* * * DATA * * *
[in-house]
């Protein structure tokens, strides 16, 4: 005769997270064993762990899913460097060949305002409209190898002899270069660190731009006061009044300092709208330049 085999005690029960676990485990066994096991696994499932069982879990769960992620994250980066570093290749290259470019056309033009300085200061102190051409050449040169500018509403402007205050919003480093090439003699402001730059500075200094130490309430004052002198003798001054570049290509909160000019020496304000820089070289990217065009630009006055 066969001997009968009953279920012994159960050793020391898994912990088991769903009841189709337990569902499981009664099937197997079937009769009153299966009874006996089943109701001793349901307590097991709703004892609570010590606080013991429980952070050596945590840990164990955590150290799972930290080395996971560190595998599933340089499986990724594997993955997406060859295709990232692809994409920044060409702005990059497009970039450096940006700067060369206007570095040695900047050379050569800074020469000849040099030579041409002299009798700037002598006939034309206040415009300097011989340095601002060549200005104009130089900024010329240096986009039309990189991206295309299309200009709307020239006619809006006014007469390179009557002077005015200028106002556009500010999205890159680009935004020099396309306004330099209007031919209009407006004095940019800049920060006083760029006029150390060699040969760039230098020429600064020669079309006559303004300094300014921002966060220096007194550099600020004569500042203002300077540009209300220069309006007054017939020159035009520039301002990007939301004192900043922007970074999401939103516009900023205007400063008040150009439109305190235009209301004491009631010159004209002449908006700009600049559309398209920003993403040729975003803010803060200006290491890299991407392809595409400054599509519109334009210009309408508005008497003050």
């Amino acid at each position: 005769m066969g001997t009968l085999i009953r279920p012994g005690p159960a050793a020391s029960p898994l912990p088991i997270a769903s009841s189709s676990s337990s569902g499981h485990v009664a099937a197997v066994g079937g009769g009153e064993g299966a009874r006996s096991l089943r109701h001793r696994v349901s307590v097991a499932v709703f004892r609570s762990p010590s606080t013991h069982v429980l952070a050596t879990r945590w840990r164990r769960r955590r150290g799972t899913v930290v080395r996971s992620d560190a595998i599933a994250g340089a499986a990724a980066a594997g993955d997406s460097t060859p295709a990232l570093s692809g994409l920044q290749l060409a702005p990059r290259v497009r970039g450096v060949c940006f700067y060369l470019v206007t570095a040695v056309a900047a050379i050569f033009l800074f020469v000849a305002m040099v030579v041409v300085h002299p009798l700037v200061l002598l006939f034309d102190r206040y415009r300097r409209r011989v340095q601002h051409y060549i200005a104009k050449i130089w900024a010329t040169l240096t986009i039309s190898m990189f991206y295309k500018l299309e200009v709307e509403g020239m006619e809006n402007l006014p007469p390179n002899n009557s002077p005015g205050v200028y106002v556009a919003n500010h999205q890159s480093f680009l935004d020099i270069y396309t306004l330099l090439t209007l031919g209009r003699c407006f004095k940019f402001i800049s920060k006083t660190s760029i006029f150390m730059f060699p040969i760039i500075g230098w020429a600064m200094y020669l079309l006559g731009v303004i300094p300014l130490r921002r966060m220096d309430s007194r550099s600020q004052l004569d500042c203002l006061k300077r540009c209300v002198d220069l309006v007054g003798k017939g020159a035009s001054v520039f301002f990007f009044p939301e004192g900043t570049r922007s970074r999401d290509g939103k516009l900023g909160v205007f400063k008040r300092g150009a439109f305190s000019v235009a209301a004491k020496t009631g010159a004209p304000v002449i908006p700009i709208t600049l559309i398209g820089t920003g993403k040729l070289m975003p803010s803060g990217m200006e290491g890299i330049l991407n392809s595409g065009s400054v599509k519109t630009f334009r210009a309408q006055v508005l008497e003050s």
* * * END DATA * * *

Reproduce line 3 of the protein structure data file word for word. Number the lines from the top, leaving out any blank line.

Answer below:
């Amino acid at each position: 005769m066969g001997t009968l085999i009953r279920p012994g005690p159960a050793a020391s029960p898994l912990p088991i997270a769903s009841s189709s676990s337990s569902g499981h485990v009664a099937a197997v066994g079937g009769g009153e064993g299966a009874r006996s096991l089943r109701h001793r696994v349901s307590v097991a499932v709703f004892r609570s762990p010590s606080t013991h069982v429980l952070a050596t879990r945590w840990r164990r769960r955590r150290g799972t899913v930290v080395r996971s992620d560190a595998i599933a994250g340089a499986a990724a980066a594997g993955d997406s460097t060859p295709a990232l570093s692809g994409l920044q290749l060409a702005p990059r290259v497009r970039g450096v060949c940006f700067y060369l470019v206007t570095a040695v056309a900047a050379i050569f033009l800074f020469v000849a305002m040099v030579v041409v300085h002299p009798l700037v200061l002598l006939f034309d102190r206040y415009r300097r409209r011989v340095q601002h051409y060549i200005a104009k050449i130089w900024a010329t040169l240096t986009i039309s190898m990189f991206y295309k500018l299309e200009v709307e509403g020239m006619e809006n402007l006014p007469p390179n002899n009557s002077p005015g205050v200028y106002v556009a919003n500010h999205q890159s480093f680009l935004d020099i270069y396309t306004l330099l090439t209007l031919g209009r003699c407006f004095k940019f402001i800049s920060k006083t660190s760029i006029f150390m730059f060699p040969i760039i500075g230098w020429a600064m200094y020669l079309l006559g731009v303004i300094p300014l130490r921002r966060m220096d309430s007194r550099s600020q004052l004569d500042c203002l006061k300077r540009c209300v002198d220069l309006v007054g003798k017939g020159a035009s001054v520039f301002f990007f009044p939301e004192g900043t570049r922007s970074r999401d290509g939103k516009l900023g909160v205007f400063k008040r300092g150009a439109f305190s000019v235009a209301a004491k020496t009631g010159a004209p304000v002449i908006p700009i709208t600049l559309i398209g820089t920003g993403k040729l070289m975003p803010s803060g990217m200006e290491g890299i330049l991407n392809s595409g065009s400054v599509k519109t630009f334009r210009a309408q006055v508005l008497e003050s």